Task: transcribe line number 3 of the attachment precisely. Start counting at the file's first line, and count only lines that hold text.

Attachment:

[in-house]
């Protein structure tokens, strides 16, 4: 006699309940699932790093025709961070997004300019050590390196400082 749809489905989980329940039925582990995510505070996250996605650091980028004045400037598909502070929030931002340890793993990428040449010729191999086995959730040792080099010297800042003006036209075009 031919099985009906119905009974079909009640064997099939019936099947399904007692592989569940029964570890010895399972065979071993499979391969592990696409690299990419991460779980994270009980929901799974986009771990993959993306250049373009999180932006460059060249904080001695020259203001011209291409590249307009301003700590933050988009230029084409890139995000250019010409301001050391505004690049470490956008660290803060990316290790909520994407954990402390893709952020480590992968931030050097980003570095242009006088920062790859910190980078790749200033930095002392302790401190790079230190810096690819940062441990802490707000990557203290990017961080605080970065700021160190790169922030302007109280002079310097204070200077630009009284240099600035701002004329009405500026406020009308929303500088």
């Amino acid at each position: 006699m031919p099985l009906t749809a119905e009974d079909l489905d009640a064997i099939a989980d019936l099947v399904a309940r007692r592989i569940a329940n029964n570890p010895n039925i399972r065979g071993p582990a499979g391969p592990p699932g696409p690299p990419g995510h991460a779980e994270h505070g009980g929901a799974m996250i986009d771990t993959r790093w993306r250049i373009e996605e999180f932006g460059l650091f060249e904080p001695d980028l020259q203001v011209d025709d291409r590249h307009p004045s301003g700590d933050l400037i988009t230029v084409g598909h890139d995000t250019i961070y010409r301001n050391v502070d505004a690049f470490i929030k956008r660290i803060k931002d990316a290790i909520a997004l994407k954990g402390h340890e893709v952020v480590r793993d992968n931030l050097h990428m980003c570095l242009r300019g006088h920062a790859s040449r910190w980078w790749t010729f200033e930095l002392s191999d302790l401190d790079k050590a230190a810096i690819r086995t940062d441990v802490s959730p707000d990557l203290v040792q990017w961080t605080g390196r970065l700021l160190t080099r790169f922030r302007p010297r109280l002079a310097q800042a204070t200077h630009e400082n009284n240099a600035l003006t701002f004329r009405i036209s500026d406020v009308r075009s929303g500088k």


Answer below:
């Amino acid at each position: 006699m031919p099985l009906t749809a119905e009974d079909l489905d009640a064997i099939a989980d019936l099947v399904a309940r007692r592989i569940a329940n029964n570890p010895n039925i399972r065979g071993p582990a499979g391969p592990p699932g696409p690299p990419g995510h991460a779980e994270h505070g009980g929901a799974m996250i986009d771990t993959r790093w993306r250049i373009e996605e999180f932006g460059l650091f060249e904080p001695d980028l020259q203001v011209d025709d291409r590249h307009p004045s301003g700590d933050l400037i988009t230029v084409g598909h890139d995000t250019i961070y010409r301001n050391v502070d505004a690049f470490i929030k956008r660290i803060k931002d990316a290790i909520a997004l994407k954990g402390h340890e893709v952020v480590r793993d992968n931030l050097h990428m980003c570095l242009r300019g006088h920062a790859s040449r910190w980078w790749t010729f200033e930095l002392s191999d302790l401190d790079k050590a230190a810096i690819r086995t940062d441990v802490s959730p707000d990557l203290v040792q990017w961080t605080g390196r970065l700021l160190t080099r790169f922030r302007p010297r109280l002079a310097q800042a204070t200077h630009e400082n009284n240099a600035l003006t701002f004329r009405i036209s500026d406020v009308r075009s929303g500088k």